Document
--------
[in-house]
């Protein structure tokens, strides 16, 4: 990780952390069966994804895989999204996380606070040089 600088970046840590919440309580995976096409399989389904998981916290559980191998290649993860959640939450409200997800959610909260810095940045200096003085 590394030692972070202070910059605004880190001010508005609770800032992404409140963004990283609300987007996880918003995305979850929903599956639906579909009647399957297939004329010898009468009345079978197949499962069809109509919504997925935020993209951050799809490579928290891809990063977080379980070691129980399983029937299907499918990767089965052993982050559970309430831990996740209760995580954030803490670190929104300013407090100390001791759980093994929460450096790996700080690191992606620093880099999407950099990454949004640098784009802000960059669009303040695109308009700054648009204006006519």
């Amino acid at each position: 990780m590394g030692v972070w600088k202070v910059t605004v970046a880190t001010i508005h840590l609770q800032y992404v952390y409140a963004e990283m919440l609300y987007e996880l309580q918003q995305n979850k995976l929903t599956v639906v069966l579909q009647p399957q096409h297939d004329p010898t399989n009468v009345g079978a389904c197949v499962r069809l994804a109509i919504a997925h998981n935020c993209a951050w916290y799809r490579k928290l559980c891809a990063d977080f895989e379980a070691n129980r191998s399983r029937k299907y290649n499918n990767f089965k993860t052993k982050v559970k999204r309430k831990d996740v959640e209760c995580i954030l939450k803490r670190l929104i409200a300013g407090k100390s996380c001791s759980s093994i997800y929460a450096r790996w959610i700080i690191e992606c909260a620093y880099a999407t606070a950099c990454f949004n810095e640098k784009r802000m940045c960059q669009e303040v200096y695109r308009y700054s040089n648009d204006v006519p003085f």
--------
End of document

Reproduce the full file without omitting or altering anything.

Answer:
[in-house]
């Protein structure tokens, strides 16, 4: 990780952390069966994804895989999204996380606070040089 600088970046840590919440309580995976096409399989389904998981916290559980191998290649993860959640939450409200997800959610909260810095940045200096003085 590394030692972070202070910059605004880190001010508005609770800032992404409140963004990283609300987007996880918003995305979850929903599956639906579909009647399957297939004329010898009468009345079978197949499962069809109509919504997925935020993209951050799809490579928290891809990063977080379980070691129980399983029937299907499918990767089965052993982050559970309430831990996740209760995580954030803490670190929104300013407090100390001791759980093994929460450096790996700080690191992606620093880099999407950099990454949004640098784009802000960059669009303040695109308009700054648009204006006519």
């Amino acid at each position: 990780m590394g030692v972070w600088k202070v910059t605004v970046a880190t001010i508005h840590l609770q800032y992404v952390y409140a963004e990283m919440l609300y987007e996880l309580q918003q995305n979850k995976l929903t599956v639906v069966l579909q009647p399957q096409h297939d004329p010898t399989n009468v009345g079978a389904c197949v499962r069809l994804a109509i919504a997925h998981n935020c993209a951050w916290y799809r490579k928290l559980c891809a990063d977080f895989e379980a070691n129980r191998s399983r029937k299907y290649n499918n990767f089965k993860t052993k982050v559970k999204r309430k831990d996740v959640e209760c995580i954030l939450k803490r670190l929104i409200a300013g407090k100390s996380c001791s759980s093994i997800y929460a450096r790996w959610i700080i690191e992606c909260a620093y880099a999407t606070a950099c990454f949004n810095e640098k784009r802000m940045c960059q669009e303040v200096y695109r308009y700054s040089n648009d204006v006519p003085f």